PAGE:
Styx’s Dennis DeYoung Presents ‘Hunchback of Notre Dame’ at Skylight
The story of how Skylight Music Theater came to play a musical by the former lead singer of Styx began on a Chicago street in 1994.
“Fate has a lot to do with my connection to Dennis,” Skylight art director Michael Unger said.
At the time, Unger was assisting in the making of a production of “A Clockwork Orange”. Riding his bike to work, he saw a man standing outside the Steppenwolf Theater who was “undoubtedly Dennis DeYoung” from Styx. Unger introduced himself as a fan. During their conversation, gregarious DeYoung told Unger that he was writing a musical based on “The Hunchback of Notre Dame.”
It was a friendly conversation that might not have gone anywhere. But months later, Steppenwolf’s office called Unger. Some guy named Dennis DeYoung wants your phone number. Is it okay to give it to him?
DeYoung invited Unger to his home, where “he single-handedly sang the whole score for me. And I fell in love with it,” Unger said.
If you’re one of Milwaukee’s eleven-nine thousand Styx fans, you might feel the same way Unger felt after hearing the songs DeYoung wrote for the musical.
Skylight brought together 21 actors to direct this show, including Broadway veterans Ben Gulley and Kevin Anderson. Performances begin May 20.
Compose a great romantic musical
After leaving Styx, DeYoung toured in the 1993 revival of “Jesus Christ Superstar,” performing 268 times as Pontius Pilate. At that time, the musical adaptation of “Les Misérables” by Victor Hugo was in full spectacular success on Broadway.
Writing a musical for other people seemed easier than performing eight times a week, DeYoung joked. More seriously, he said, “I thought my music would be better suited to something big, literary and romantic” – an incisive self-analysis by the songwriter of Styx hits “Come Sail Away”, “Babe” and “Mr. Roboto”. “
DeYoung chose another Hugo novel, “The Hunchback of Notre Dame,” because he had fond memories of the 1939 film version starring Charles Laughton and Maureen O’Hara. While he disliked the novel itself (too much architecture and printing for him), DeYoung was deeply moved by the scene where Frollo, the cathedral’s archdeacon, saves the abandoned hunchbacked child. This led to him writing what would be the musical’s opening song, “Who Will Love This Child”.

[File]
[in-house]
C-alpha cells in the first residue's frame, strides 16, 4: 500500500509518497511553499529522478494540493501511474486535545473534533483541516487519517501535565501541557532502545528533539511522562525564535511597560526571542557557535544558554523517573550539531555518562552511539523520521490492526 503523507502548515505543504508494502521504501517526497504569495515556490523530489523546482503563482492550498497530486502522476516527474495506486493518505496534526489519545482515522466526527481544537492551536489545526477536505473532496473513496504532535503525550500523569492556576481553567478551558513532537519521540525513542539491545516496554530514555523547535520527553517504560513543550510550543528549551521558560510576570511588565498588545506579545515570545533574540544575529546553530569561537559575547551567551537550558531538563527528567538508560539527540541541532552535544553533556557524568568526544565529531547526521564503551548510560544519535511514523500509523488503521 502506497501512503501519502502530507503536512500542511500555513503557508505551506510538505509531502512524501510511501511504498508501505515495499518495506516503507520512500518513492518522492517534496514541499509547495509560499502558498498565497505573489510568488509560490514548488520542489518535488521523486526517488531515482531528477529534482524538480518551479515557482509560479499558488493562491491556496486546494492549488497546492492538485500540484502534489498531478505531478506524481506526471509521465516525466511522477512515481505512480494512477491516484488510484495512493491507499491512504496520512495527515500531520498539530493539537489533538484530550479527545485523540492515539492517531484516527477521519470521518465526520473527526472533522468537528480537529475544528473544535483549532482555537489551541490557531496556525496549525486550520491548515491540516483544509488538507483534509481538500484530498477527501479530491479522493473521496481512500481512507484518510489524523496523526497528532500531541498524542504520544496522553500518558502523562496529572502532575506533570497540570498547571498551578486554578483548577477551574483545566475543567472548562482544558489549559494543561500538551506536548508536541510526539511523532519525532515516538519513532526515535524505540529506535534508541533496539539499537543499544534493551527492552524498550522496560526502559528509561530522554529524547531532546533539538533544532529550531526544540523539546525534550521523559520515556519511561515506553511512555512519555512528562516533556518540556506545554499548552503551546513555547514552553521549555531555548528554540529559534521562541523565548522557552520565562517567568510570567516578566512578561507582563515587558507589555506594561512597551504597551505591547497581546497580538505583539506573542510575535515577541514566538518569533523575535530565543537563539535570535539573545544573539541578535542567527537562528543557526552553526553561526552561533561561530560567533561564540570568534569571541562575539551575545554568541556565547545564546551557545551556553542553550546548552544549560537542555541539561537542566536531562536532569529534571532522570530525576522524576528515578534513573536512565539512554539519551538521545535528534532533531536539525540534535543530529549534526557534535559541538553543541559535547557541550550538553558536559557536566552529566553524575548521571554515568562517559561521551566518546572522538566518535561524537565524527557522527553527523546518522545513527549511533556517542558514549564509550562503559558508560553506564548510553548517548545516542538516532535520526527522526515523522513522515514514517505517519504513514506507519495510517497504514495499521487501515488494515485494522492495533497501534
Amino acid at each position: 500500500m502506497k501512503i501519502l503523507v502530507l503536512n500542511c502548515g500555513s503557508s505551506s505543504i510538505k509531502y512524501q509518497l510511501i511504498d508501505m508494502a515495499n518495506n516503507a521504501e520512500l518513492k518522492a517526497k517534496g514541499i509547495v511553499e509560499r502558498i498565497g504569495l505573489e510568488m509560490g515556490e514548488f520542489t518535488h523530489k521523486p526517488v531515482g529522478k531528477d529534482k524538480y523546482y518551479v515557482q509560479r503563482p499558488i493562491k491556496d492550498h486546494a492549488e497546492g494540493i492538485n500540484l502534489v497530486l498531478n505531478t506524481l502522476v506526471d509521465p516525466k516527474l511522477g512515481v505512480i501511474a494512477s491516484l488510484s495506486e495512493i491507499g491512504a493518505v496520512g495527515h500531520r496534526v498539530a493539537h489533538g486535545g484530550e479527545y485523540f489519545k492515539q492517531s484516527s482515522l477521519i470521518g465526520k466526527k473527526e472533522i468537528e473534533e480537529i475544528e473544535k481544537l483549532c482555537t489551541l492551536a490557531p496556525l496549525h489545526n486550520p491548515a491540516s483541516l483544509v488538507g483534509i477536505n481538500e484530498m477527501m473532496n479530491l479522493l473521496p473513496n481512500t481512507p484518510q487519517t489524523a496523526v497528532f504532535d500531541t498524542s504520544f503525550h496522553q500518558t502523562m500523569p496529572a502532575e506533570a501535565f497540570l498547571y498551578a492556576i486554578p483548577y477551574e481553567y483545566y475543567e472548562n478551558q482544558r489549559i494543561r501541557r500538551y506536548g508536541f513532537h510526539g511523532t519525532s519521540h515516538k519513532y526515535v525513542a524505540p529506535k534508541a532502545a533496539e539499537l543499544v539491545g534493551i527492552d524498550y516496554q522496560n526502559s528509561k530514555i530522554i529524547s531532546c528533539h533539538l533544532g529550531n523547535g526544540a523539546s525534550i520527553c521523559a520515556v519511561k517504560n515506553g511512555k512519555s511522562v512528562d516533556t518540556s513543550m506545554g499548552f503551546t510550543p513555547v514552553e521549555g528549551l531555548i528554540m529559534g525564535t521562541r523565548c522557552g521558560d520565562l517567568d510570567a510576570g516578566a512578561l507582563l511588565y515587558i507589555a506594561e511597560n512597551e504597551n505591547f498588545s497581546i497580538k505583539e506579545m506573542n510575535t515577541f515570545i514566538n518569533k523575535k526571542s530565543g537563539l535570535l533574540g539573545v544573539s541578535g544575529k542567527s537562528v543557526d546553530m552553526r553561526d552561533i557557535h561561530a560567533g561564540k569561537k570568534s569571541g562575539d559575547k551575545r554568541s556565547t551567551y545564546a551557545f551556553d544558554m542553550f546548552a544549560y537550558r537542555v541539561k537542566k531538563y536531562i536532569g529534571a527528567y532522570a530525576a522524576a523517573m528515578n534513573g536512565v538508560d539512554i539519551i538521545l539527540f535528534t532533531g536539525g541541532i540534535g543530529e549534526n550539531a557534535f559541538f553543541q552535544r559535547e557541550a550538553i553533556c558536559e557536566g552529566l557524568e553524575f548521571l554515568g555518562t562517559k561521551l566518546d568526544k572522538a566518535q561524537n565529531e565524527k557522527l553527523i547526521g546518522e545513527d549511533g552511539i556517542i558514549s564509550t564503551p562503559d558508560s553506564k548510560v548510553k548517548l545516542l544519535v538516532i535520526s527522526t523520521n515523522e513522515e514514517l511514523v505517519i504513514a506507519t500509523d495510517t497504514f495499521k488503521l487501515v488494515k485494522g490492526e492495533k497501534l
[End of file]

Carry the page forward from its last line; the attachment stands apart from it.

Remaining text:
What unlocked the musical for DeYoung was conceiving of Frollo not as a one-dimensional villain, but as a more complex tragic figure, who became a priest more out of obligation than vocation, and who loved Quasimodo like a son. When this emotionally constrained man saw the beautiful Esmeralda dancing in the street, he immediately knew his life as he had known it was over, DeYoung said, paraphrasing the novel.
From Newton to Milwaukee
In 1994, as a young assistant director, Unger lacked the clout to push a production forward. He brought Steppenwolf co-founder Gary Sinise to DeYoung’s house to listen to the songs, but Sinise busied himself with other work after receiving an Oscar nomination for his role in “Forrest Gump.”
DeYoung kept “Hunchback” alive by recording an album version in 1996, singing the male leads himself with his sister-in-law Dawn Marie singing the female leads. (You can listen to it on streaming services.) His “Hunchback” received nude stage productions in Nashville in 1996 and at Chicago’s Bailiwick Theater in 2007.
Unger stayed in touch with DeYoung over the years. They worked together on a musical adaptation of “101 Dalmatians” in 2014 in Newton, Massachusetts, where Unger produces the artistic director of the NewArts children’s theater program. When Unger came to Skylight as artistic director, he put “Hunchback” on the September 2020 schedule, only to be triggered by the long pandemic delay.
Represent the Roma identity of Esmeralda
Directing “The Hunchback of Notre-Dame” in 2022 forces a director to ask himself the question of Esmeralda’s ethnic identity and the comments made about her.
Many Roma believe the novelist Hugo contributed to negative perceptions in their community through his misinformed stereotype of Esmeralda as a gypsy – a word that stems from old mistaken beliefs that his people originated from Egypt. While many Roma reject the G-word altogether, others are now accepting it, Unger said.
Unger and DeYoung decided to change the group’s positive, internal references to people from Esmeralda in “Hunchback” to Romani, while leaving “gypsy” in the mouths of the show’s villains as a pejorative they would have used.
“Hunchback” ensemble member Jackey Boelkow, who has Romani heritage, is also the production’s Romani consultant, helping Unger navigate these issues.
Give DeYoung the final say on this show and he’ll tell you that words aren’t the most important thing.
“It’s music, my friend,” he said. “Music is sound waves. It magically connects us, one way or another, to every fiber of the universe. … How can listening to a human voice give you goosebumps or make your hair stand on end?…The melody…will remain in the human experience long after what was said.”
If you are going to
Skylight Music Theater presents “The Hunchback of Notre Dame” from May 20 to June 12 at the Broadway Theater Center, 158 N. Broadway. For tickets, visit skylightmusictheatre.org or call (414) 291-7800. Skylight recommends this production for ages 12 and up.